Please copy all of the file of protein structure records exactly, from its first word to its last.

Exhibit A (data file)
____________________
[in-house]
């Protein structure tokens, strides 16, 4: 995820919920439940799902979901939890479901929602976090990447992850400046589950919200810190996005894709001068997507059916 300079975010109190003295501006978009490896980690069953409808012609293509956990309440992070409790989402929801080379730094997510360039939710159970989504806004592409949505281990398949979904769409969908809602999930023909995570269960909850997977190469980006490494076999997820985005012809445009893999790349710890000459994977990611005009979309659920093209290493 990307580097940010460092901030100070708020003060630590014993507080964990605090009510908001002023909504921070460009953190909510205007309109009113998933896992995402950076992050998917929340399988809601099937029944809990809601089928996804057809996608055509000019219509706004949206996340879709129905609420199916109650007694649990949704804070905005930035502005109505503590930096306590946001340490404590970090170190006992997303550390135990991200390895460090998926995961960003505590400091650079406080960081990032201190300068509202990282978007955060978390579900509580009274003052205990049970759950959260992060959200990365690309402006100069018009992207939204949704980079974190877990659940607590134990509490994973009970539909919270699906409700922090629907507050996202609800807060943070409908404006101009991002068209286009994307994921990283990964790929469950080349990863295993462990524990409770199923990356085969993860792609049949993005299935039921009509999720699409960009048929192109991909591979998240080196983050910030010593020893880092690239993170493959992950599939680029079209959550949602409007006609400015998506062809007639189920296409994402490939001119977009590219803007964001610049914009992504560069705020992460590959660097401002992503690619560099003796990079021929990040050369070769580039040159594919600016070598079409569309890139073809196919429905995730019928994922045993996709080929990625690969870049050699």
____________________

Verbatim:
[in-house]
């Protein structure tokens, strides 16, 4: 995820919920439940799902979901939890479901929602976090990447992850400046589950919200810190996005894709001068997507059916 300079975010109190003295501006978009490896980690069953409808012609293509956990309440992070409790989402929801080379730094997510360039939710159970989504806004592409949505281990398949979904769409969908809602999930023909995570269960909850997977190469980006490494076999997820985005012809445009893999790349710890000459994977990611005009979309659920093209290493 990307580097940010460092901030100070708020003060630590014993507080964990605090009510908001002023909504921070460009953190909510205007309109009113998933896992995402950076992050998917929340399988809601099937029944809990809601089928996804057809996608055509000019219509706004949206996340879709129905609420199916109650007694649990949704804070905005930035502005109505503590930096306590946001340490404590970090170190006992997303550390135990991200390895460090998926995961960003505590400091650079406080960081990032201190300068509202990282978007955060978390579900509580009274003052205990049970759950959260992060959200990365690309402006100069018009992207939204949704980079974190877990659940607590134990509490994973009970539909919270699906409700922090629907507050996202609800807060943070409908404006101009991002068209286009994307994921990283990964790929469950080349990863295993462990524990409770199923990356085969993860792609049949993005299935039921009509999720699409960009048929192109991909591979998240080196983050910030010593020893880092690239993170493959992950599939680029079209959550949602409007006609400015998506062809007639189920296409994402490939001119977009590219803007964001610049914009992504560069705020992460590959660097401002992503690619560099003796990079021929990040050369070769580039040159594919600016070598079409569309890139073809196919429905995730019928994922045993996709080929990625690969870049050699």